The fisherman felt quite ashamed of himself and promised that if he caught the King of the Fishes again he would bring him home to his wife for her to cook. So next day the fisherman went to the same place and caught the same fish the third time. But when the fish begged the fisherman to let him go he told the King of the Fishes what his wife had said and what he had promised her. "Well," said the King of the Fishes, "if you must kill me you must, but as you let me go twice I will do this for you. When the wife cuts me up throw some of my bones under the mare, and some of my bones under the bitch, and the rest of my bones bury beneath the rose-tree in the garden and then you will see what you will see." So the fisherman took the King of the Fishes home to his wife, to whom he told what the fish had said; and when she cut up the fish for cooking they threw some of the bones under the mare, and some under the bitch, and the rest they buried under the rose-tree in the garden. Now after a time the fisherman's wife gave him two fine twin boys, whom they named George and Albert, each with a star on his forehead just under his hair, and at the same time the mare brought into the world two fine colts, and the bitch two puppies.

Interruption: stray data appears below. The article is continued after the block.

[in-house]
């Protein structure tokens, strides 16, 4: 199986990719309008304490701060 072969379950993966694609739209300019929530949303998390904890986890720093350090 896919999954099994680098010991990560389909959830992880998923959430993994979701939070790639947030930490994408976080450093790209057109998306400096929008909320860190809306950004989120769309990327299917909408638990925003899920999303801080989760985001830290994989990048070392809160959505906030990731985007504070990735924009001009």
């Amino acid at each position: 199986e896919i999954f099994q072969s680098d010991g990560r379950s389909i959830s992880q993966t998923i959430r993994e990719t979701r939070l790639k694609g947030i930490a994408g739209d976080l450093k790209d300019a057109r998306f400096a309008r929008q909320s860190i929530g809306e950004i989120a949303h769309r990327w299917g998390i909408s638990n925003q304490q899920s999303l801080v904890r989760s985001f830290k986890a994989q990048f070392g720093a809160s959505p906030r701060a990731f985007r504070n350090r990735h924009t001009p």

And under the rose-tree grew up two rose bushes, each of which bore every year only one rose, but what a rose that was! It lasted through the summer and it lasted through the winter and, most curious of all, when George fell ill one of the roses began to wilt, and if Albert had an illness the same thing happened with the other rose. Now when George and Albert grew up they heard that a Seven-Headed Dragon was ravaging the neighbouring kingdom, and that the king had promised his daughter's hand to anyone that would free the land from this scourge. They both wanted to go and fight the dragon, but at last the twins agreed that George go and Albert stop at home and look after their father and mother, who had now grown old. So George took his horse and his dog and rode off where the dragon had last been seen. And when he came to Middlegard, the capital of the kingdom, he rode with his horse and his dog to the chief inn of the town and asked the landlady why everything looked so gloomy and why the houses were draped in black. "Have you not heard, sir," asked the landlady, "that the Dragon with the Seven Heads has been eating up a pure maiden every month? And now he demands that the princess herself shall be delivered up to him this day.